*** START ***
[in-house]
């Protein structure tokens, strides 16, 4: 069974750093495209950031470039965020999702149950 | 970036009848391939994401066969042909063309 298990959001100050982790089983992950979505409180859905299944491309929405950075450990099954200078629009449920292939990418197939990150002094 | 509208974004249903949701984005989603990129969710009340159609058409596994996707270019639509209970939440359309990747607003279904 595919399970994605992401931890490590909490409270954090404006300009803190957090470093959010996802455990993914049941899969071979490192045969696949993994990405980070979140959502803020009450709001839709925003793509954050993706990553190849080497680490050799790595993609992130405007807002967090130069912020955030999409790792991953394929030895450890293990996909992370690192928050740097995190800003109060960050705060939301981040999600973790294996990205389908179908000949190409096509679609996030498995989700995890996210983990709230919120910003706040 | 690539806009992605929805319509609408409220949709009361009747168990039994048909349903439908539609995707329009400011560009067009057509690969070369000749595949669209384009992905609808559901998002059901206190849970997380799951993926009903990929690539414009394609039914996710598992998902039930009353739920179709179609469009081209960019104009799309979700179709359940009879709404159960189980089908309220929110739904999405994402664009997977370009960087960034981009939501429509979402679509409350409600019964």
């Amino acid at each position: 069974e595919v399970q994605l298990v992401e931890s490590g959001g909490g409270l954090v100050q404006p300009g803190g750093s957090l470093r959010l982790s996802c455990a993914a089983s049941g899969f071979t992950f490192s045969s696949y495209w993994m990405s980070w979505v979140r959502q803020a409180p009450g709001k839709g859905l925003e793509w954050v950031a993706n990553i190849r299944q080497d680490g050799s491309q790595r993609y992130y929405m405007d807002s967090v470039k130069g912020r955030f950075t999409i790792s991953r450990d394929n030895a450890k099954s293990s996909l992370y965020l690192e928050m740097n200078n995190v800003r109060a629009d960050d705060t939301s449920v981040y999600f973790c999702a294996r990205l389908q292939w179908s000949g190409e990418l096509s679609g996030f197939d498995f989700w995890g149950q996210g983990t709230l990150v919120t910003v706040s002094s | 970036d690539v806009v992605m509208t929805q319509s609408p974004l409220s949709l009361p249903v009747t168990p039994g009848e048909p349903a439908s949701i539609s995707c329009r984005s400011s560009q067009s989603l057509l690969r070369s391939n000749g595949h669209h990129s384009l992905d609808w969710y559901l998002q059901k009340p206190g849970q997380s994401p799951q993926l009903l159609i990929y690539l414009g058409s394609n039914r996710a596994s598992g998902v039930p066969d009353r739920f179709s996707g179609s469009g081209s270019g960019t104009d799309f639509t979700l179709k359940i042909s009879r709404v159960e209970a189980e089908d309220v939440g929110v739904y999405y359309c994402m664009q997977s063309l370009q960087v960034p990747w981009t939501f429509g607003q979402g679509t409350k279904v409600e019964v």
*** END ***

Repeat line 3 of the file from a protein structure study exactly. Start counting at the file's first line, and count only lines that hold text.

């Amino acid at each position: 069974e595919v399970q994605l298990v992401e931890s490590g959001g909490g409270l954090v100050q404006p300009g803190g750093s957090l470093r959010l982790s996802c455990a993914a089983s049941g899969f071979t992950f490192s045969s696949y495209w993994m990405s980070w979505v979140r959502q803020a409180p009450g709001k839709g859905l925003e793509w954050v950031a993706n990553i190849r299944q080497d680490g050799s491309q790595r993609y992130y929405m405007d807002s967090v470039k130069g912020r955030f950075t999409i790792s991953r450990d394929n030895a450890k099954s293990s996909l992370y965020l690192e928050m740097n200078n995190v800003r109060a629009d960050d705060t939301s449920v981040y999600f973790c999702a294996r990205l389908q292939w179908s000949g190409e990418l096509s679609g996030f197939d498995f989700w995890g149950q996210g983990t709230l990150v919120t910003v706040s002094s | 970036d690539v806009v992605m509208t929805q319509s609408p974004l409220s949709l009361p249903v009747t168990p039994g009848e048909p349903a439908s949701i539609s995707c329009r984005s400011s560009q067009s989603l057509l690969r070369s391939n000749g595949h669209h990129s384009l992905d609808w969710y559901l998002q059901k009340p206190g849970q997380s994401p799951q993926l009903l159609i990929y690539l414009g058409s394609n039914r996710a596994s598992g998902v039930p066969d009353r739920f179709s996707g179609s469009g081209s270019g960019t104009d799309f639509t979700l179709k359940i042909s009879r709404v159960e209970a189980e089908d309220v939440g929110v739904y999405y359309c994402m664009q997977s063309l370009q960087v960034p990747w981009t939501f429509g607003q979402g679509t409350k279904v409600e019964v």